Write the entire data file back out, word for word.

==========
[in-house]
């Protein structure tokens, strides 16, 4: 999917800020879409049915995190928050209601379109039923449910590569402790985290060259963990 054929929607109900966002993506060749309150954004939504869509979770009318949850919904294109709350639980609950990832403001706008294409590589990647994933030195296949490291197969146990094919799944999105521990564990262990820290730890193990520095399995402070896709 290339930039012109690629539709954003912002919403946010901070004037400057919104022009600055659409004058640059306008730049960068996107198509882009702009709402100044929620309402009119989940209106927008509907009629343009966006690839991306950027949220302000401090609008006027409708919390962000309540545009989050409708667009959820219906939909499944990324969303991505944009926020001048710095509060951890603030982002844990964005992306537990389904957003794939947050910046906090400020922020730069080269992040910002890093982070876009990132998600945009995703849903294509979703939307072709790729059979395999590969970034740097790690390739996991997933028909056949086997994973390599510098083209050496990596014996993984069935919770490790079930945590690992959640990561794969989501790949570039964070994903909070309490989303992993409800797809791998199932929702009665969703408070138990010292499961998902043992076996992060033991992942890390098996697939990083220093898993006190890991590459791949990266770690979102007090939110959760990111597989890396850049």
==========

[in-house]
């Protein structure tokens, strides 16, 4: 999917800020879409049915995190928050209601379109039923449910590569402790985290060259963990 054929929607109900966002993506060749309150954004939504869509979770009318949850919904294109709350639980609950990832403001706008294409590589990647994933030195296949490291197969146990094919799944999105521990564990262990820290730890193990520095399995402070896709 290339930039012109690629539709954003912002919403946010901070004037400057919104022009600055659409004058640059306008730049960068996107198509882009702009709402100044929620309402009119989940209106927008509907009629343009966006690839991306950027949220302000401090609008006027409708919390962000309540545009989050409708667009959820219906939909499944990324969303991505944009926020001048710095509060951890603030982002844990964005992306537990389904957003794939947050910046906090400020922020730069080269992040910002890093982070876009990132998600945009995703849903294509979703939307072709790729059979395999590969970034740097790690390739996991997933028909056949086997994973390599510098083209050496990596014996993984069935919770490790079930945590690992959640990561794969989501790949570039964070994903909070309490989303992993409800797809791998199932929702009665969703408070138990010292499961998902043992076996992060033991992942890390098996697939990083220093898993006190890991590459791949990266770690979102007090939110959760990111597989890396850049």